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Unlicensed contractors busted in sting 

After a two-day sting operation in Cambria, 24 people were busted for landscaping without a contractor’s license.

Members of the Contractors State License Board teamed with the County Sheriff’s Department and District Attorney’s Office to conduct the sting. Such operations are routine throughout California, spokeswoman Venus Stromberg said, and there’s usually one per week.

Members of the local landscapers association who complained that the unlicensed contractors were underbidding and stealing work from licensed contractors prompted the SLO County sting, Stromberg said. She added that similar complaints are on the rise now that contracting work is harder to find. “It was still going on, but it wasn’t cutting into their livelihood perhaps the way it is now.”

Unlicensed contractors are allowed to work on jobs that run less than $500. However, if they take out an ad they are required to state they are unlicensed and if hired can only charge a 10 percent down payment or $1,000, whichever is less. Some of those who were caught in the sting had advertisements and were contacted; others were simply suspected by members of the landscapers association and called to a house in Cambria to work on a fake job.

When they arrived at the house, if the unlicensed contractors committed a violation—charged too much for a bid or had excessive down payments—they were either issued an administrative citation and fine or instructed to appear in court on misdemeanor charges of violating state contracting laws. The goal, Stromberg said, is to get the unlicensed contractors licensed, which requires four years of journey-level experience and two tests.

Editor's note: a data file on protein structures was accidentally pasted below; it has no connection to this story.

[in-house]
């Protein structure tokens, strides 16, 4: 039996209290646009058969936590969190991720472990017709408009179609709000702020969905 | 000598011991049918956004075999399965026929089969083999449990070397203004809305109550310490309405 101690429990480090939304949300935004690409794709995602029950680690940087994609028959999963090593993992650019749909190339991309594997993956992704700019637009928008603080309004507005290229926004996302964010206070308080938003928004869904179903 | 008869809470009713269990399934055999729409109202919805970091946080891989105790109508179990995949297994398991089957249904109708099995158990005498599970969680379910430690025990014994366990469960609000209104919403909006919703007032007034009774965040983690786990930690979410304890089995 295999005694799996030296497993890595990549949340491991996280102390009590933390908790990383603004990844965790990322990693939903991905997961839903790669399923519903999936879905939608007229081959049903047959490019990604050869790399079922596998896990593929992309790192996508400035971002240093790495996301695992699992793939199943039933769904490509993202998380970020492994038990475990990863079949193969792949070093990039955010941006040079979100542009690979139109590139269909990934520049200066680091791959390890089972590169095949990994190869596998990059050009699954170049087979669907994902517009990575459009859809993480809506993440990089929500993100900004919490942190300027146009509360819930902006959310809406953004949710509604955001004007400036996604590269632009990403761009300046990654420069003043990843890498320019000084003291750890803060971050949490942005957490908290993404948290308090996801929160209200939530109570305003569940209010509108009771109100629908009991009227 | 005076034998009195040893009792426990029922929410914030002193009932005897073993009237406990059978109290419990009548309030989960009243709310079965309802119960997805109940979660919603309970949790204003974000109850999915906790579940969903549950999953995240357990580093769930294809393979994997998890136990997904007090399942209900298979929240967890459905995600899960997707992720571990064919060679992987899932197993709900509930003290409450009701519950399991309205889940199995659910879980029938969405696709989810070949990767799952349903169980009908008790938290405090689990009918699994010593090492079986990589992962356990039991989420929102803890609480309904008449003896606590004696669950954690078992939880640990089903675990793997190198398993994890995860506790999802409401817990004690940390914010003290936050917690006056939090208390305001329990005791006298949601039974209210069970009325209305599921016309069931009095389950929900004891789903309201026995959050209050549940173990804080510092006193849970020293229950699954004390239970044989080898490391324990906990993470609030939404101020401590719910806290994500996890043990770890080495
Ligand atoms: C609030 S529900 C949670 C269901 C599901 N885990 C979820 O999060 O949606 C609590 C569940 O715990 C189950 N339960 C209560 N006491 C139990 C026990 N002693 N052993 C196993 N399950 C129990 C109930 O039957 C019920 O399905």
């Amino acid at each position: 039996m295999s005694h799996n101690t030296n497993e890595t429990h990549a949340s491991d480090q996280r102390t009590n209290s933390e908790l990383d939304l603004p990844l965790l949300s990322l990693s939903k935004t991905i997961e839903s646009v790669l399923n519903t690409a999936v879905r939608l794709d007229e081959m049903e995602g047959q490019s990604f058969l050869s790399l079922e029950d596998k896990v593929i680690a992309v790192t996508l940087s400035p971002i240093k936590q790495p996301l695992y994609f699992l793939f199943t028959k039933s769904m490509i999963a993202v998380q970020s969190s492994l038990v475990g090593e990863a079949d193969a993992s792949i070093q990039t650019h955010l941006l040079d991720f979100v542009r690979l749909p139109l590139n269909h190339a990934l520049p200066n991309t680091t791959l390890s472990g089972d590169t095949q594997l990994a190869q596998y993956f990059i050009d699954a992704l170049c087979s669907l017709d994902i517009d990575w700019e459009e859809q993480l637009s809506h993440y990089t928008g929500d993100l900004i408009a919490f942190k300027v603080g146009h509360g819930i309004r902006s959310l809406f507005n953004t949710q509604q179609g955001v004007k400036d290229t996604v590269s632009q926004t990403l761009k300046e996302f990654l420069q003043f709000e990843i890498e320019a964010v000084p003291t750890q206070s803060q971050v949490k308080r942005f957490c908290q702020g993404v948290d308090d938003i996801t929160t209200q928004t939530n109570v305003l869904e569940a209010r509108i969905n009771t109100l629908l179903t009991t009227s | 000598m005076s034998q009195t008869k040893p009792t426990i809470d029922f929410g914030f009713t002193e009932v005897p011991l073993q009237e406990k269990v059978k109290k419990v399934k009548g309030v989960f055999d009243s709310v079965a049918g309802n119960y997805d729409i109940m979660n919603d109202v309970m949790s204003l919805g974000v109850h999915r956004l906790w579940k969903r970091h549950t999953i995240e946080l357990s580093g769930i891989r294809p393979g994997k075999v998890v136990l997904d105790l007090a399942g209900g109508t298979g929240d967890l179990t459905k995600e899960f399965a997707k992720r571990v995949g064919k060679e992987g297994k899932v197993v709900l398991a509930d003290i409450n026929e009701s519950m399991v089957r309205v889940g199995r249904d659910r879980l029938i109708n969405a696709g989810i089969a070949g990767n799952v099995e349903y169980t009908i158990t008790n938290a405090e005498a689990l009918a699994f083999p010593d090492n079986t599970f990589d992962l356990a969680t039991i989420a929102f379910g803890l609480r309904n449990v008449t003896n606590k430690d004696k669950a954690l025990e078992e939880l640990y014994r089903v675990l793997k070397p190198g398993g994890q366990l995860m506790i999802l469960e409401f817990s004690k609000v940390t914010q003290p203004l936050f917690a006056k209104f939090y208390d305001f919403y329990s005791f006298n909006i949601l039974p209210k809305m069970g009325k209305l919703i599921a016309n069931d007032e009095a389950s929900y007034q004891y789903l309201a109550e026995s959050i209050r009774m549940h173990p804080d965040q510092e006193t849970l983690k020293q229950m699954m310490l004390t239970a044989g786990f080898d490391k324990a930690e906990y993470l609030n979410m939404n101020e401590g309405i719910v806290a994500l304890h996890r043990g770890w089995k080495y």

Three men who walked into the sting were also arrested on the spot for unrelated existing warrants: one for driving under the influence, one for driving without a license or insurance, and one for making threatening and annoying phone calls, according to a news release. Stromberg said local law enforcement representatives are brought along on stings in case arrests need to be made.

Although unlicensed contractors can be penalized, there are no penalties for the people who knowingly or unknowingly hire them. Unlicensed contractors are primarily a liability for anyone who hires them, Stromberg said, because they usually don’t carry insurance or workers’ compensation.

“There are no penalties for the public,” she said, “unless, of course, you’re one of the ones that ends up with the headaches from what can possibly go wrong when you hire the unlicensed person.”

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